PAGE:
Newspaper article The Journal (Newcastle, England)

We've Come a Very Long Way from the Dog Track

Newspaper article The Journal (Newcastle, England)

We've Come a Very Long Way from the Dog Track

Article excerpt

Byline: By Sue Wilson

I would love to be able to play an instrument but, despite coming from a family of musicians and owning a grand piano, I am tone deaf.

And although my walls are covered in paintings my own attempts to draw are doomed to failure. But like many of the North-East business community I relish an opportunity to go to an arts reception and hear about creative activity taking place in the region.

For some years now I have sat on the North- East's Arts & Business New Partners Panel, with my business background to offer rather than any artistic integrity, and, for that reason, I found myself at an event to celebrate successful partnerships held at Newcastle's Discovery Museum last week.

David Faulkner, the director of the Sponsors Club for Arts & Business welcomed us. Wearing a broad smile and a psychedelic tie, David can get away with the feeblest of jokes (I particularly remember one about a policeman wearing a flamboyant jacket which was just a routine check) and has been a driving force in the North-East arts and corporate world for a number of years.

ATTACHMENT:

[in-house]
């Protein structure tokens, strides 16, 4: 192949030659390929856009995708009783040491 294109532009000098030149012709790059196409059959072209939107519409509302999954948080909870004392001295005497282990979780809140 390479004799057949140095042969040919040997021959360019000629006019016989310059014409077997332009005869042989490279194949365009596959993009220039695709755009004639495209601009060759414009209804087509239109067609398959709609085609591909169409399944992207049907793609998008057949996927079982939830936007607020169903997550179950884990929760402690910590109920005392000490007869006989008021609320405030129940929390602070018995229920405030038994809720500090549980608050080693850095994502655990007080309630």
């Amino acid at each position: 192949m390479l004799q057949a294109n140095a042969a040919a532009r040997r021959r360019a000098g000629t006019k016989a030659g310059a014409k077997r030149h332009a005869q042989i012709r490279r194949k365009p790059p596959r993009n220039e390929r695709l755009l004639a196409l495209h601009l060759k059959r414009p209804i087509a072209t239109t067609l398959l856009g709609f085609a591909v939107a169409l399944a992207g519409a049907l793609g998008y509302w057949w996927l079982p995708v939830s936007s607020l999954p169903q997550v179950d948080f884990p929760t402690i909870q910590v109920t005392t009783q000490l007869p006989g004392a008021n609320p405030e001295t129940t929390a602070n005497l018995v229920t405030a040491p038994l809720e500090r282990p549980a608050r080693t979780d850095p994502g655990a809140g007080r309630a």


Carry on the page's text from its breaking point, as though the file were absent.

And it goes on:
When he retires from the Sponsors Club at the end of this month he will be a big miss although I expect him to resurface wearing a different hat (though still the psychedelic tie.)

With the full complement of Young Sinfonia strings playing their hearts out we were treated to an impressive resume of award-winning projects made possible by the collaboration of arts organisations and businesses and supported by the Arts & Business investment programme. Hilary Armstrong, MP, presented the awards while urging the region to stay at the forefront of arts-business partnerships.

The programme has been funded by the Department of Culture Media and Sport for the past three years and, unusually, the North-East has done very well out of it with three-quarters of a million pounds in grants drawing in over pounds 2m of business investment even though we are blessed with few large corporate headquarters in the region.

Most businesses want to increase their profile, stimulate the region's arts economy and fulfil their corporate social responsibility by becoming involved with the local community. But for many it also goes deeper than that. Bringing art into the workplace can stimulate creativity and be used to assist new thinking and team building. Over 85pc of the businesses who had used the scheme felt it had been important in encouraging them to try something new and 80pc continued their relationship with their arts organisation after the New Partners investment.

Whether it is Hanro helping with improvements to a poetry venue, the city wall's Morden Tower, and supporting a poetry commission or Nigel Wright engaging a group of artists through the Biscuit Factory to interpret an apple or Greggs sponsoring six short films both here and in Estonia, the involvement of their staff will have lasting benefits. …

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